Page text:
Much has been written about how the Io T is wildly insecure.In fact, the software used to attack Krebs was simple and amateurish.The tactics are decades old; DDo S attacks are perpetrated by lone hackers trying to be annoying, criminals trying to extort money, and governments testing their tactics. If the attackers can cobble together a fire hose of data bigger than the defender's capability to cope with, they win.There are defenses, and there are companies that offer DDo S mitigation services for hire. If the defenders can increase their capability in the face of attack, they win.Forty-eight percent said Match, a paid site, but Plenty Of Fish (free) and e Harmony (paid) tied for second most popular, with 23 percent apiece.But in terms of overall satisfaction, our survey found that free dating sites actually score a touch better than paid ones, probably because they're a better value.Our computers and smartphones are as secure as they are because there are teams of security engineers working on the problem.Companies like Microsoft, Apple, and Google spend a lot of time testing their code before it's released, and quickly patch vulnerabilities when they're discovered.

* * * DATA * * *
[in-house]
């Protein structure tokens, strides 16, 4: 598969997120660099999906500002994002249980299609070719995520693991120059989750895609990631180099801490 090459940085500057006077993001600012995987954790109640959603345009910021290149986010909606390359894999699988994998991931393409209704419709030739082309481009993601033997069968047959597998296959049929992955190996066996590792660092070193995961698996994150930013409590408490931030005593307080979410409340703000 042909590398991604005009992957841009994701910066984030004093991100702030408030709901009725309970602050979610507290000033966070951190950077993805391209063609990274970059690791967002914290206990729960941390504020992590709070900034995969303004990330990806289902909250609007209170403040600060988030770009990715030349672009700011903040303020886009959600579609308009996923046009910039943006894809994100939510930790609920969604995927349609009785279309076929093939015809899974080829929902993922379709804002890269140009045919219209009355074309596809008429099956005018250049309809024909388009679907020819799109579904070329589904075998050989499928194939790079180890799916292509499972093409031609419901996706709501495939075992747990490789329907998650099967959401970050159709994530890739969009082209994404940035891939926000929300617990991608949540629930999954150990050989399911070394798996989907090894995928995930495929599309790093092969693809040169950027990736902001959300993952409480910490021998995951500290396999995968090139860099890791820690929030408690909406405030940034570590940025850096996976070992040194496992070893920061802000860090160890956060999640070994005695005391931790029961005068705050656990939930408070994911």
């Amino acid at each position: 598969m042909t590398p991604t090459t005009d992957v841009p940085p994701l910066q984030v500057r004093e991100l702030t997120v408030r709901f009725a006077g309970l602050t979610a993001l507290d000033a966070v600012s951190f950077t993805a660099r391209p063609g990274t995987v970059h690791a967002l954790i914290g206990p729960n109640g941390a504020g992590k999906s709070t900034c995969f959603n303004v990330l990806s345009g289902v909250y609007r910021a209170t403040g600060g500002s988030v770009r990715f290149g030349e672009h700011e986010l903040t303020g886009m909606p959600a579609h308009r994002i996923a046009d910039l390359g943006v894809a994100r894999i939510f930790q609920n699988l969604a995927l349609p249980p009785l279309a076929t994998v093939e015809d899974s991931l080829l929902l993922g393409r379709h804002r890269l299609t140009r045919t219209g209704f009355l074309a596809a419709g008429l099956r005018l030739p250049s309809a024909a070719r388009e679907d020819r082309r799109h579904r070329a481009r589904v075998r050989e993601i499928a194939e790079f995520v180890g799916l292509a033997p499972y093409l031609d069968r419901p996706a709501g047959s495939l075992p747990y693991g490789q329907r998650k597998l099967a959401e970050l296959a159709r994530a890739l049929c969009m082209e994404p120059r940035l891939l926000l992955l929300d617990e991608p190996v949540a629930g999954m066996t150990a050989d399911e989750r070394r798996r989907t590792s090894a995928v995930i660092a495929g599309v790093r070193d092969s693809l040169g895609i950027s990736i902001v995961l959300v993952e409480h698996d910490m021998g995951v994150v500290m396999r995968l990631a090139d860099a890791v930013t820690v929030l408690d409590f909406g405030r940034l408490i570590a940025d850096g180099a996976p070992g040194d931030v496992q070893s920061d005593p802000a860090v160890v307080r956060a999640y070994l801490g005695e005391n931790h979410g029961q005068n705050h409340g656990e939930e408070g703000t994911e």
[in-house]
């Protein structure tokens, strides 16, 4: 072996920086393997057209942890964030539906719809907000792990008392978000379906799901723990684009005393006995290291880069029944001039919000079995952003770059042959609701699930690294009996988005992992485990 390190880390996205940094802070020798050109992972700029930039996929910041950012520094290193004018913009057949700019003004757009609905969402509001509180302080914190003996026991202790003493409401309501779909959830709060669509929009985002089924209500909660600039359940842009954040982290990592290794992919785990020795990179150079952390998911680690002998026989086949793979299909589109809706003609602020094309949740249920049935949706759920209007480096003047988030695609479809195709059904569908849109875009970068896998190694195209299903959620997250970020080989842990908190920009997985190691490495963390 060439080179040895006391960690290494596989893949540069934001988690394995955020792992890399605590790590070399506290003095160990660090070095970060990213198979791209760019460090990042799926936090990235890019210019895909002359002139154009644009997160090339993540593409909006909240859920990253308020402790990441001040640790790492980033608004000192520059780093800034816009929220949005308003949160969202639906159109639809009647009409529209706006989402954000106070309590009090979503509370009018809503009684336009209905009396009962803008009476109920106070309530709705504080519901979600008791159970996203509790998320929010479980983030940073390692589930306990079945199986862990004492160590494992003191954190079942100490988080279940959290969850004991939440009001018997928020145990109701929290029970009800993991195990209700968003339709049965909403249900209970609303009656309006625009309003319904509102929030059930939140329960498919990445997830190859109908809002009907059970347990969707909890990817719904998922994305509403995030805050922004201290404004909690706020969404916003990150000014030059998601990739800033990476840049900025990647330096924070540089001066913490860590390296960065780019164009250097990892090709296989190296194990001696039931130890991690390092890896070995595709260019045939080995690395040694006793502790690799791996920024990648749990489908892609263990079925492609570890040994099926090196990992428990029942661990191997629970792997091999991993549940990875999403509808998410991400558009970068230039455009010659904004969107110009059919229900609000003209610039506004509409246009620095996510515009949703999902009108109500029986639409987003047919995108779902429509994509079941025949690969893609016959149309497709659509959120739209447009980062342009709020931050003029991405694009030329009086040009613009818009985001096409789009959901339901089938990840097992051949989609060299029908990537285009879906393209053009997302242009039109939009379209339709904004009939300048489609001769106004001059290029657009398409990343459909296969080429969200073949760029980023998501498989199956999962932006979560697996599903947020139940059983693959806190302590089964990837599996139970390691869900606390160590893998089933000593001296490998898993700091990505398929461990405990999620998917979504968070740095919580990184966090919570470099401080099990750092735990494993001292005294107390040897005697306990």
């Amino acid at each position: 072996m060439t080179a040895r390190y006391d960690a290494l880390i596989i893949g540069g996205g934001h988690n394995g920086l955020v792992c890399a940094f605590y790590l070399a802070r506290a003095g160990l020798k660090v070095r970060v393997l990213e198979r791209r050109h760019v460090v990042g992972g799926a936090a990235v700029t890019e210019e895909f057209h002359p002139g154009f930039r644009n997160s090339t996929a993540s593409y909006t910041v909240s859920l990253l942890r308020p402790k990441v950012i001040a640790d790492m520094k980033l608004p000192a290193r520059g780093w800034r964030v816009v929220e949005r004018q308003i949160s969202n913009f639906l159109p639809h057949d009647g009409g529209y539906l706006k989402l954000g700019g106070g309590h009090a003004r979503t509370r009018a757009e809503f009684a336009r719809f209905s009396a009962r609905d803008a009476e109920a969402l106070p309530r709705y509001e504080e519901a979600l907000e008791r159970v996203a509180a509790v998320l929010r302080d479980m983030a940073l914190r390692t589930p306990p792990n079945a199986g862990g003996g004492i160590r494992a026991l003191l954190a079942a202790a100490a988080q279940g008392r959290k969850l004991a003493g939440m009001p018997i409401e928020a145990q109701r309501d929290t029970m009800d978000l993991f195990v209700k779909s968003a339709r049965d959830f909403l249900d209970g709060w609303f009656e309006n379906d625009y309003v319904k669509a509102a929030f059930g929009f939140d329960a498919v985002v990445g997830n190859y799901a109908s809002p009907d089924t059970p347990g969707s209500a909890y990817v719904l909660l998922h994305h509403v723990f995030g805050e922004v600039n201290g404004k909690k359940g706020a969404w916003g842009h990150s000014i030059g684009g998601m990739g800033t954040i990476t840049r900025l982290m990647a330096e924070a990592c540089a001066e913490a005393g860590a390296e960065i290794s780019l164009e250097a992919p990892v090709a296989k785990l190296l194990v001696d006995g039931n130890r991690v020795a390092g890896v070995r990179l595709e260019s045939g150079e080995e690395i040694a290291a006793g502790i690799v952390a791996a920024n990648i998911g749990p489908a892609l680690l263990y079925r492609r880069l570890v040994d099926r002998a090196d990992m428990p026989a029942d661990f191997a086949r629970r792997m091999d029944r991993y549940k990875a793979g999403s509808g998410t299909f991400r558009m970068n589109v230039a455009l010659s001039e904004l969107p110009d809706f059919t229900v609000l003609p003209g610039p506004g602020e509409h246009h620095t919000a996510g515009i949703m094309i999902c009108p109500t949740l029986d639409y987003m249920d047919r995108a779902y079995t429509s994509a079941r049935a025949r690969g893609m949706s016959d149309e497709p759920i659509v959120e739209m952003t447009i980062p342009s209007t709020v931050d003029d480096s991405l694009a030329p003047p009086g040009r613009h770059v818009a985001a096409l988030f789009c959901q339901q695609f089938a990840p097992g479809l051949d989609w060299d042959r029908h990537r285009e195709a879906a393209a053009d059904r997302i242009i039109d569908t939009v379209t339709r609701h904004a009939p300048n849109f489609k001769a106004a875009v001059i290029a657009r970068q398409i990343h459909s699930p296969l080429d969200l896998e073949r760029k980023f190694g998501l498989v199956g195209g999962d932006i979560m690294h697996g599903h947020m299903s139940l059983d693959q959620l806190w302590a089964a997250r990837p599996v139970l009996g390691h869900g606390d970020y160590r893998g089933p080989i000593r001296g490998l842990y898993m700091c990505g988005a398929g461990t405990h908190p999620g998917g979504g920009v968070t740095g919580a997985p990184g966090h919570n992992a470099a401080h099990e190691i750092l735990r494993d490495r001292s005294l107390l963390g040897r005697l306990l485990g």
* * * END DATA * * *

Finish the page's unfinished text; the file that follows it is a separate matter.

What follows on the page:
“I’ve always assumed that putting anything behind a pay wall makes it more attractive and weeds out the casual users and trolls,” agrees Joseph Lynn, a Chicago man who used e Harmony and Match as well as a few free sites.
Although our survey found that no dating site or app sweeps online daters off their feet in the satisfaction department, Ok Cupid is rated highest overall by respondents, and Grindr, a free app for gay men, is also near the top.
Some experts argue that paid sites attract more serious users.
“If sending messages had a price or you could send only a fixed number per day, people you contact online would know you had to give up something to do so, which would incentivize better behavior,” he says.
Perhaps beyond just charging for messages, sites could adjust the price according to how high quality someone's engagement seems to be.